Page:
The question usually comes after we’ve been praying for some sort of breakthrough or when something has gone terribly wrong. It’s almost instinctive – the first thing that comes out of our mouths, even when we have a logical answer for it – the cancer was genetic, the driver was drunk, the advisor gave us poor advice. Still we ask it.
Some say you shouldn’t ask God ‘why’. God’s thoughts are higher than ours, so we can’t understand them (as in Isaiah 55:9). And therefore, our propensity to ask should be dismissed in place of a higher position of submission and silent trust.
But I can’t help but wonder. If God longs to be in close relationship with us and wants us to open our hearts to him, then wouldn’t it follow to ask him why he’s not answering? To seek understanding for why things haven’t gone the way we expected?
Maybe we won’t get an answer. Maybe there are things too great for us to comprehend or things that we’re not ready to hear.
Or maybe we are.
Maybe he’ll show us some of those things that are too great for us to know. Maybe we are ready to hear what he says.
I think of the Apostle Paul who prayed for God to remove the pain in his life, described as a ‘thorn in the flesh’ (2 Corinthians 12:7). Some speculate that Paul’s problem was an eye disease because of his reliance on scribes and the need to write ‘in large letters’ (Galatians 6:11). Or perhaps it was an emotional issue – like a difficult ex-wife (since members of the Sanhedrin were expected to be married). We don’t know what Paul’s thorn was. What we do know, is that it caused him untold agony and he pleaded repeatedly with God to remove it.
In the end Paul didn’t get release from his thorn. Instead He learnt that God’s grace was made perfect in his weakness and that his pain presented an opportunity to grow (2 Corinthians 12:7-10). He began to understand the mysteries of the Holy Spirit and saw the ‘deep things of God’ (1 Corinthians 2:9,10). While he didn’t receive his healing, he got an answer for his why.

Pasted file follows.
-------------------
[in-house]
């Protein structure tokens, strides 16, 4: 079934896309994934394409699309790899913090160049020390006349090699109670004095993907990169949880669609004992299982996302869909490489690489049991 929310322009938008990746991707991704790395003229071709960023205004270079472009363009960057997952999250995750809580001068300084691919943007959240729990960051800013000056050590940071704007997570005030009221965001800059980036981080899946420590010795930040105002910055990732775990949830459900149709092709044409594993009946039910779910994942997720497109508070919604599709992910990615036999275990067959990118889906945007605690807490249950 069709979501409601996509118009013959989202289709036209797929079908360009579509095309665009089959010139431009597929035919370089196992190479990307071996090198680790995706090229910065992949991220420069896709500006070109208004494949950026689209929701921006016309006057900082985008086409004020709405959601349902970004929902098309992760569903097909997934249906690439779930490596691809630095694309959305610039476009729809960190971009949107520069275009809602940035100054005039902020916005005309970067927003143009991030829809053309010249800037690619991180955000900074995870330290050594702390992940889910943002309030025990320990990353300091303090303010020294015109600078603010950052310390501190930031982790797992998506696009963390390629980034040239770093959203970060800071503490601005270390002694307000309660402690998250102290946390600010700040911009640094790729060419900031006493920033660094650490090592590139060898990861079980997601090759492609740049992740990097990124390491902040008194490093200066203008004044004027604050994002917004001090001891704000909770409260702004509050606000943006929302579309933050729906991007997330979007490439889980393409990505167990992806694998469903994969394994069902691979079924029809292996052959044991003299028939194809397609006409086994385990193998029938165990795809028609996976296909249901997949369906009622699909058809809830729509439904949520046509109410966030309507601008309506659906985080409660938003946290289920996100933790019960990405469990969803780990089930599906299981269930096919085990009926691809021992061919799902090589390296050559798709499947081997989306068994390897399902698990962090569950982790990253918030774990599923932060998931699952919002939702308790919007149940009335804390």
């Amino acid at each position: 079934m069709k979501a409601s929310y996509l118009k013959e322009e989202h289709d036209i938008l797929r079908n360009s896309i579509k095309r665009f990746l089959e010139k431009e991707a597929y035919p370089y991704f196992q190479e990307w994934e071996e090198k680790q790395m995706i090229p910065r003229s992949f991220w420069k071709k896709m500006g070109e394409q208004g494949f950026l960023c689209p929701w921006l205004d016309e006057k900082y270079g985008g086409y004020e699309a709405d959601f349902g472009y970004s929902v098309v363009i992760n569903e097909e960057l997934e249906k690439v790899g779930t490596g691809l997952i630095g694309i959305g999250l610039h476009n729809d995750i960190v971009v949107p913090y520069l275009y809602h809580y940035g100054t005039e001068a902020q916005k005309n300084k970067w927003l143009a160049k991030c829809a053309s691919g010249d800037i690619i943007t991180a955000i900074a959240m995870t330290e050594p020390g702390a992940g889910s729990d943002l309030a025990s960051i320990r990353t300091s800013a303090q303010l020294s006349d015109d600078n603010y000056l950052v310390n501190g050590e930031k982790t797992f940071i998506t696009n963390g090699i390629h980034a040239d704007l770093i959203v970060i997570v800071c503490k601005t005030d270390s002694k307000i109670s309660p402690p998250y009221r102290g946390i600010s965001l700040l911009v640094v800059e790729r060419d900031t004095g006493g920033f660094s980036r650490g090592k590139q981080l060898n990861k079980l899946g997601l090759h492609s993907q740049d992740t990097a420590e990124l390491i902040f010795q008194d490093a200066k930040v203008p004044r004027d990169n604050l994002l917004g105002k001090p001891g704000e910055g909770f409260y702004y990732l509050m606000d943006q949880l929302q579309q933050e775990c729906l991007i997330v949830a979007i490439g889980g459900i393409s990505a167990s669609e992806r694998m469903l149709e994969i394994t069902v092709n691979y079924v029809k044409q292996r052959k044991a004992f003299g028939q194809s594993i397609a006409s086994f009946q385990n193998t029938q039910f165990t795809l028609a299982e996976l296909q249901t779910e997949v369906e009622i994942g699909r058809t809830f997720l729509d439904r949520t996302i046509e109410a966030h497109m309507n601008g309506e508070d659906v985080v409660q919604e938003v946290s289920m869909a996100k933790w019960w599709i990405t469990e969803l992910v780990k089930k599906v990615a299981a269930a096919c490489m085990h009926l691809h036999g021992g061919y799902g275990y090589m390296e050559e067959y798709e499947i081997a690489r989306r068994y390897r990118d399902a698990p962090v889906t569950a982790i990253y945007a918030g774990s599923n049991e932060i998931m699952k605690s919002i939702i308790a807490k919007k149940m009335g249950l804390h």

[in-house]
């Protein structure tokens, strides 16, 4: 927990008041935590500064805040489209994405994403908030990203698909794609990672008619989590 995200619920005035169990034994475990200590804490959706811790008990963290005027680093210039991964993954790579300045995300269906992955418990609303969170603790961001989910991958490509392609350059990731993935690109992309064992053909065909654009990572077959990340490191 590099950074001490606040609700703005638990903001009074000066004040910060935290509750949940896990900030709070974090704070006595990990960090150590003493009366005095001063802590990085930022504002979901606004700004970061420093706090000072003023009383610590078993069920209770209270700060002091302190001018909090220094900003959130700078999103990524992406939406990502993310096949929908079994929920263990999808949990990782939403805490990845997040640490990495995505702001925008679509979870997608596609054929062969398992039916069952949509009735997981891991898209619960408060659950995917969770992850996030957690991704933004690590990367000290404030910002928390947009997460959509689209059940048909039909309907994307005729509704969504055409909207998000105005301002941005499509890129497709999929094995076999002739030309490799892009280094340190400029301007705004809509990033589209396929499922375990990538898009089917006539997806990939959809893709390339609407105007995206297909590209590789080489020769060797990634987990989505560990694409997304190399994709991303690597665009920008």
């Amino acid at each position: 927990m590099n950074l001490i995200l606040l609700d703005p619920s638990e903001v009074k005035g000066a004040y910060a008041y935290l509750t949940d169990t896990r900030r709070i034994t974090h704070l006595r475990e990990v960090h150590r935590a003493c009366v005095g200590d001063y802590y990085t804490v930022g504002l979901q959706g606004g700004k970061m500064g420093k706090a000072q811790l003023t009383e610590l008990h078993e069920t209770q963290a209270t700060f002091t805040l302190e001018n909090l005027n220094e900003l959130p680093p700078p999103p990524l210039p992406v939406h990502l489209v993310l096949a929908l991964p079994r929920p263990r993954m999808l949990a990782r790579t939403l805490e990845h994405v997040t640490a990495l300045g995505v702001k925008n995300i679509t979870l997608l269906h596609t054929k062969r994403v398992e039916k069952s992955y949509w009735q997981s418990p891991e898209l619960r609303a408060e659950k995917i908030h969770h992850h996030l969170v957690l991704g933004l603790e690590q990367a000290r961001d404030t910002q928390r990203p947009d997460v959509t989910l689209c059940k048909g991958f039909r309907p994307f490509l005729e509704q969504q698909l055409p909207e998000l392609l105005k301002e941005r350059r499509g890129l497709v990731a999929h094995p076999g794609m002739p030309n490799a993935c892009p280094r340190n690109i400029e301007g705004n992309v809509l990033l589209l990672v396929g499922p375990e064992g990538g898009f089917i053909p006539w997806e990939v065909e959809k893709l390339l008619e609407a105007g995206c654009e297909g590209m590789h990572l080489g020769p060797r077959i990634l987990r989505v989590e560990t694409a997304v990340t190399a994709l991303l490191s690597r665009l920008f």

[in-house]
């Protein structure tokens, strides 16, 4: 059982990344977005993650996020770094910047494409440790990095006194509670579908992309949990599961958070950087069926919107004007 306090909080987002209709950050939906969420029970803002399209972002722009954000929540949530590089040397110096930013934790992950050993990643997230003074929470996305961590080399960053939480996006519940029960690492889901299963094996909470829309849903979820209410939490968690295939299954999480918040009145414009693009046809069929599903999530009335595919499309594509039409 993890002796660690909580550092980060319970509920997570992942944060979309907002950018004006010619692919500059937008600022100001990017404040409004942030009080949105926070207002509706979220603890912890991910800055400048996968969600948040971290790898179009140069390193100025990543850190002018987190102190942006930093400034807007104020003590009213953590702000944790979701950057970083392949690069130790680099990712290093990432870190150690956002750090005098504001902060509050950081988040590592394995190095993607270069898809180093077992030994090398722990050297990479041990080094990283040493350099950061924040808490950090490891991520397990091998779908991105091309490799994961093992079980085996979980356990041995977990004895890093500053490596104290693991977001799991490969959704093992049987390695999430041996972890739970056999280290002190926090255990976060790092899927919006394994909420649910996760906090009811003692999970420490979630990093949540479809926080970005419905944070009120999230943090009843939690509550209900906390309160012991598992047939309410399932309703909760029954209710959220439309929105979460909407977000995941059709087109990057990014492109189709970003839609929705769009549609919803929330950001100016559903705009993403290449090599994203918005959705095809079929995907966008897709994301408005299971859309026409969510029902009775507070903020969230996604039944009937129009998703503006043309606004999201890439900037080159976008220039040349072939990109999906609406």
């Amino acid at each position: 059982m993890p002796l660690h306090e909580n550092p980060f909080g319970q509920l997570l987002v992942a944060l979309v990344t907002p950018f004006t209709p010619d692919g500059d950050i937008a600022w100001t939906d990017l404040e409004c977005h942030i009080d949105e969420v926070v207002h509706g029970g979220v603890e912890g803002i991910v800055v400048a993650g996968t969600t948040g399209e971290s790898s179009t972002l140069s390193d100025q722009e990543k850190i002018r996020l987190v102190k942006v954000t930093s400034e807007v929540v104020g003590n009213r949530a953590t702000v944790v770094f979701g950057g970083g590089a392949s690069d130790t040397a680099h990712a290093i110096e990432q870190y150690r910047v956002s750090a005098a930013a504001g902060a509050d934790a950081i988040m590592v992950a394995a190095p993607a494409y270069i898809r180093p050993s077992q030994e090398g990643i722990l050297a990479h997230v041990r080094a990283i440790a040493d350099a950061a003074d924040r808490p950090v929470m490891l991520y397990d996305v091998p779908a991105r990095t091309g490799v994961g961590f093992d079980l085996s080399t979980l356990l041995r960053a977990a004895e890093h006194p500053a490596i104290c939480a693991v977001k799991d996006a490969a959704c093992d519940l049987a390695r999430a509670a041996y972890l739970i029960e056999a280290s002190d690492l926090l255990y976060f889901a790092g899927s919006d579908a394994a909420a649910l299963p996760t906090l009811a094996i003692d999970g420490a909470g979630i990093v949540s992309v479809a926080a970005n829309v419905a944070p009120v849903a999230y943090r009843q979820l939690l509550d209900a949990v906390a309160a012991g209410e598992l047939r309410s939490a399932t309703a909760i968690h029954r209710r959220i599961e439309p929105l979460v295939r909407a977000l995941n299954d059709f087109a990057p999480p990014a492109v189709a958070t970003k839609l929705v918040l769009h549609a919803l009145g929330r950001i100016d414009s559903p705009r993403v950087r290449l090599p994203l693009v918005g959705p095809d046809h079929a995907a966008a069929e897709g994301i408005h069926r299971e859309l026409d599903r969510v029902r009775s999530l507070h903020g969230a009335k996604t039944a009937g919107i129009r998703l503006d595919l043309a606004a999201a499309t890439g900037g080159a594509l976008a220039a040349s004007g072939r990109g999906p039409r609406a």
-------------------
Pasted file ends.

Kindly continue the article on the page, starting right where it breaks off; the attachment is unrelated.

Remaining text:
In another time in history, there was another group of God’s people who, like Paul, were going through a difficult time. But unlike Paul, they didn’t ‘enquire of the Lord’. They didn’t seek God out when their city was under siege and their homes were under threat. They didn’t ask why God seemed absent.
They don’t know me.
They don’t know what I am like.
They don’t seek me in the midst of their trial. (Jeremiah 2:5-8)
Personally, I think it’s perfectly okay to ask why. We were born for divine purpose and when the plan seems to go awry, we long for meaning in the midst of it. Denying those questions only turns them inward where they fester and eat away at our souls. Jesus himself cried out to the Father from the cross; Why have you forsaken me? even when he understood the answer more than any of us ever could (Matthew 27:46).
In the midst of trial, perhaps we will receive the answers to our whys. Perhaps we won’t. But asking God the hard questions of life is a form of intimacy. It’s borne of an understanding that he cares enough to listen; that he is close to the brokenhearted and he knows what it means to suffer. Ultimately crying out to him is a call to draw closer; the one thing he will always respond to.
Tania Harris is a pastor, speaker and founder of God Conversations, a ministry that equips people to recognise and respond to God’s voice. She is the producer and presenter of The Other Side of the Conversation and the author of The Easy Way to Hear God’s Voice. When not ministering, she is most likely to be found kayaking on Sydney Harbour or climbing a really high mountain and skiing down it! Hillsong is her church home in Sydney, Australia. For your free ebook, podcasts and resources that will help you recognise the voice of God, visit godconversations.com.